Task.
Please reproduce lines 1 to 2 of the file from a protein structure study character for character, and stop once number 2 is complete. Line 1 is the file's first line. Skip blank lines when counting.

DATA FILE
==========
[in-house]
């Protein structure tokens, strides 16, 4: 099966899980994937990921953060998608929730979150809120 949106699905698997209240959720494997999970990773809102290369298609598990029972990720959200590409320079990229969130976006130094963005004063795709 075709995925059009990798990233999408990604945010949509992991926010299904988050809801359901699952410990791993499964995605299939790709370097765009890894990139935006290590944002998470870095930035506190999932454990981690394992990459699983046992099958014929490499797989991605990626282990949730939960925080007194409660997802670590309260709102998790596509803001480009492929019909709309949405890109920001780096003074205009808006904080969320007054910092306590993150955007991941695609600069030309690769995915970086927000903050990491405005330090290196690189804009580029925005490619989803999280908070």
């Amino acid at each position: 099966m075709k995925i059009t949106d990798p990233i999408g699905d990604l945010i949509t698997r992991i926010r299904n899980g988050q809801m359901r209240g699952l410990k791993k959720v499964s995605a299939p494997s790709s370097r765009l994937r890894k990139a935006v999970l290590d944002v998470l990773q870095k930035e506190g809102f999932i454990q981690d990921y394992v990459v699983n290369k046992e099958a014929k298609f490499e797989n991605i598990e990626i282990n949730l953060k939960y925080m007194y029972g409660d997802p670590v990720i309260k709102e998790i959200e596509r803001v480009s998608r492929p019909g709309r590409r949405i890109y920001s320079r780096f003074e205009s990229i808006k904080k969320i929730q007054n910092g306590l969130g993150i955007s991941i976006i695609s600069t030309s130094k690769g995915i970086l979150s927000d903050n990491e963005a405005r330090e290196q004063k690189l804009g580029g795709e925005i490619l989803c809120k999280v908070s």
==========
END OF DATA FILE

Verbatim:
[in-house]
């Protein structure tokens, strides 16, 4: 099966899980994937990921953060998608929730979150809120 949106699905698997209240959720494997999970990773809102290369298609598990029972990720959200590409320079990229969130976006130094963005004063795709 075709995925059009990798990233999408990604945010949509992991926010299904988050809801359901699952410990791993499964995605299939790709370097765009890894990139935006290590944002998470870095930035506190999932454990981690394992990459699983046992099958014929490499797989991605990626282990949730939960925080007194409660997802670590309260709102998790596509803001480009492929019909709309949405890109920001780096003074205009808006904080969320007054910092306590993150955007991941695609600069030309690769995915970086927000903050990491405005330090290196690189804009580029925005490619989803999280908070």